Training News
 

IMI Shows Union Masonry’s Green Edge

Journal: Issue 3 - 2009

IMI trains BAC members in restoration techniques, which are a big part of sustainable building.

As the “green” conversation shifts from materials to performance, expanded work opportunities for BAC members and contractors are coming into clearer focus. In an all-out effort to ensure this work is performed by BAC craftworkers, IMI is actively highlighting the contributions that skilled BAC craftworkers and their
signatory contractors can make to the green building process.

Part of the challenge is overcoming the misperception that sustainable building solutions lie only in the hands of building designers. The truth is that more than ever, skill and jobsite quality play a big role in shaping those solutions. The expert knowledge and commitment to productivity that BAC craftworkers and contractors bring to the jobsite can make the difference between a building that performs well and one that does not.

To help designers, construction managers and owners understand this, IMI uses several approaches:

  • On a daily basis, IMI talks to architects and engineers about the importance of proper installation, and how critical the building envelope is to building performance. IMI also shows them how to incorporate masonry into their green plans.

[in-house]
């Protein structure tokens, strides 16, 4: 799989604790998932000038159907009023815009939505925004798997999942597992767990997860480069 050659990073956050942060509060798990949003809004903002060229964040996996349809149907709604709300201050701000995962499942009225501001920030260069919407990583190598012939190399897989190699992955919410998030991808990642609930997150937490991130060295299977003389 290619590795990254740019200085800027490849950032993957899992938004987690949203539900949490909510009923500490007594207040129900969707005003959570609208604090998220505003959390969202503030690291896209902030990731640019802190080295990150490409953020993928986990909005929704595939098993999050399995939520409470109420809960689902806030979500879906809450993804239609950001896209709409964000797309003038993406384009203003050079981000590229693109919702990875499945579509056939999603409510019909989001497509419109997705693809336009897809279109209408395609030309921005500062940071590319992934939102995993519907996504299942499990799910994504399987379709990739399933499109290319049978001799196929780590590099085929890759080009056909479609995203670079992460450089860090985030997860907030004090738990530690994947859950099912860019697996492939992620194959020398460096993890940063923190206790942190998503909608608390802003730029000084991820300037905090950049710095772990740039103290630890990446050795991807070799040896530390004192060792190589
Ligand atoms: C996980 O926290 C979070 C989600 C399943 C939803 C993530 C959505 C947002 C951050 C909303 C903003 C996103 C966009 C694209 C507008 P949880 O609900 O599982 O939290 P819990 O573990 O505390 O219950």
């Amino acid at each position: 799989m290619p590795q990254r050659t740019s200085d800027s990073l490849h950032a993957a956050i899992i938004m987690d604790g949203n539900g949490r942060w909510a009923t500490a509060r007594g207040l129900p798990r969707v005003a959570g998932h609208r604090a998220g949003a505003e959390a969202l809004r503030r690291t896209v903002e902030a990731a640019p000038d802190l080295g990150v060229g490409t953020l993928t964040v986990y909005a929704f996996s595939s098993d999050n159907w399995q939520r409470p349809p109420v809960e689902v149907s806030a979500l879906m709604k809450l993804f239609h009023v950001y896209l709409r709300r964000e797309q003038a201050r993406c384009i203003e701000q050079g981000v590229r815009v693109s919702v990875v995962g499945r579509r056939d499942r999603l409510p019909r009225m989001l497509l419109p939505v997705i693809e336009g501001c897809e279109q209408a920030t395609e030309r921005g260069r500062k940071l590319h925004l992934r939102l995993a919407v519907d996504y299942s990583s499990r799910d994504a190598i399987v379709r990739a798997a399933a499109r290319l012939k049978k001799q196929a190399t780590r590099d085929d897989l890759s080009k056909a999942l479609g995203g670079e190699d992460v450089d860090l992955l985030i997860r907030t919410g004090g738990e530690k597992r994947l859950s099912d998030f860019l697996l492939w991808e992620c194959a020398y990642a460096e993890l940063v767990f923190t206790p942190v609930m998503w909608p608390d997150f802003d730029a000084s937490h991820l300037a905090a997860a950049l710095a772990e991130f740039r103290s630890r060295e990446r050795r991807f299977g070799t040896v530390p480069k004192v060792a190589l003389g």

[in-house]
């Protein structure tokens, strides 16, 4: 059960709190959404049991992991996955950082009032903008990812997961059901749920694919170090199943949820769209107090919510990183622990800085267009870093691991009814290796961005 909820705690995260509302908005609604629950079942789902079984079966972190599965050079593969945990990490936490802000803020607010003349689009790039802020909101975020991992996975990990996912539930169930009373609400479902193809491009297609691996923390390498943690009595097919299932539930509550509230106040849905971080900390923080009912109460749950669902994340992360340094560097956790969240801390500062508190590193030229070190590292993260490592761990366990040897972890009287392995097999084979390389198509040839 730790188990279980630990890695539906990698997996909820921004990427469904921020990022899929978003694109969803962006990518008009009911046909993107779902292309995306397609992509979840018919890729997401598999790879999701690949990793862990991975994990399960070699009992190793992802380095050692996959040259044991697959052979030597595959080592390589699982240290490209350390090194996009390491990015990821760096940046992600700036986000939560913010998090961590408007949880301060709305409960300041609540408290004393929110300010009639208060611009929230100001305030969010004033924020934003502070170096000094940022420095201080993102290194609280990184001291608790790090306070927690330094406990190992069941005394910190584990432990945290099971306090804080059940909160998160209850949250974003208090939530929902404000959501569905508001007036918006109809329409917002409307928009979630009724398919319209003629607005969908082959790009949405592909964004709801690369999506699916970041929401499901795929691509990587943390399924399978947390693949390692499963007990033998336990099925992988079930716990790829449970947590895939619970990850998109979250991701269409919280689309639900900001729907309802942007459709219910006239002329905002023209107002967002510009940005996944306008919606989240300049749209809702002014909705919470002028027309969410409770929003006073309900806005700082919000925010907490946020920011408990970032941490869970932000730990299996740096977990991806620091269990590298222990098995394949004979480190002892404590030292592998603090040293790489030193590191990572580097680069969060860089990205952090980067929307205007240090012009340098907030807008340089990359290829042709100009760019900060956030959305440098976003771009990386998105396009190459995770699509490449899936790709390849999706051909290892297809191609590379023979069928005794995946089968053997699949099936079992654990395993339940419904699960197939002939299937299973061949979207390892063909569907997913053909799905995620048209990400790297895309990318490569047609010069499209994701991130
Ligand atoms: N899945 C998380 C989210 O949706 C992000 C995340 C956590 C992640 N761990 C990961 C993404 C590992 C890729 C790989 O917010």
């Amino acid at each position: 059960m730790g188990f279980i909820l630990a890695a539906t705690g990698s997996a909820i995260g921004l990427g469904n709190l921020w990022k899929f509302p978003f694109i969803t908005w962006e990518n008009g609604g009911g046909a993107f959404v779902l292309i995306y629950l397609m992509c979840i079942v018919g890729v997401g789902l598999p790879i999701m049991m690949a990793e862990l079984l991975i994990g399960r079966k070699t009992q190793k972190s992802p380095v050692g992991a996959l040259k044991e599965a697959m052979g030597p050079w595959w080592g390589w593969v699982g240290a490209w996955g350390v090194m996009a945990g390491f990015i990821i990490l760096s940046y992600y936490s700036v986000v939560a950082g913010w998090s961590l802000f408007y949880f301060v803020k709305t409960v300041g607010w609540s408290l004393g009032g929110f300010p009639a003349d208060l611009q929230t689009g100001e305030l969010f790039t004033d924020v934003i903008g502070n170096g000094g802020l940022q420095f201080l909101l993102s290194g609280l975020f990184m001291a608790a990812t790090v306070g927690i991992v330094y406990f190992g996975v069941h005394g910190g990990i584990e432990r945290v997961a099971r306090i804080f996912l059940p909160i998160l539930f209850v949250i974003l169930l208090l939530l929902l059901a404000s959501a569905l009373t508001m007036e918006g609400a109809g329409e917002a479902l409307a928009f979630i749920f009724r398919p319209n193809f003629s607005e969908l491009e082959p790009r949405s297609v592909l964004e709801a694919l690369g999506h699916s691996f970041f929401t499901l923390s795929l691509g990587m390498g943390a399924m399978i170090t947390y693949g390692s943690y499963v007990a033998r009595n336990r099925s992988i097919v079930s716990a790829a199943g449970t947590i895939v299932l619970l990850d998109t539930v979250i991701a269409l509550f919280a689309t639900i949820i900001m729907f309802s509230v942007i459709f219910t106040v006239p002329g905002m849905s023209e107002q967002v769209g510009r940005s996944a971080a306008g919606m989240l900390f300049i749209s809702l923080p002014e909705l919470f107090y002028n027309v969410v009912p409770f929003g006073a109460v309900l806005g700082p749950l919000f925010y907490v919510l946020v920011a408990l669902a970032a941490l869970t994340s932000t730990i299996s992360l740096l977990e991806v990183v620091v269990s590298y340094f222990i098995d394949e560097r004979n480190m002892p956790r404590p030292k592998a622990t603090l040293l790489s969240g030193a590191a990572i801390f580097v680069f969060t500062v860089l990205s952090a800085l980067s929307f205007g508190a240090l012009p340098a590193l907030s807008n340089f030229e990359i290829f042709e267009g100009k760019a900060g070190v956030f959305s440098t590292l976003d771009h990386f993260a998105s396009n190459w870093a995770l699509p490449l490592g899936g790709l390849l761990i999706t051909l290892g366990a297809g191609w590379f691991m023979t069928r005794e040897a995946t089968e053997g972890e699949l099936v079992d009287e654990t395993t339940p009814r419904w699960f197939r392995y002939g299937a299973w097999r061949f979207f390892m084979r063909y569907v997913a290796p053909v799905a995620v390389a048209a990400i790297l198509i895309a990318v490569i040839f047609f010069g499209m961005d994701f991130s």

• At industry events, IMI is a recognized educator on energy-efficient masonry construction, LEED design and certification, quality assurance and more. Since the LEED building rating system is constantly updated, IMI provides ongoing educational opportunities for decision-makers on how masonry fits the new standards.
  • Architects pursue LEED certification to get a competitive edge, and now BAC contractors have a similar tool. In June, IMI launched the Sustainable Masonry Certification Program. Architects, construction managers and LEED officials applauded IMI for taking the initiative to address the lack of sustainable education at the subcontractor level.
BAC contractors face increasing jobsite demands to use sustainable building practices, which IMI teaches.

Masonry has impressive green credentials, including recyclability, renewability, durability and energy performance. Educating Union craftworkers and contractors, says IMI President Joan Calambokidis, “adds one more credential to the list: quality.”

 

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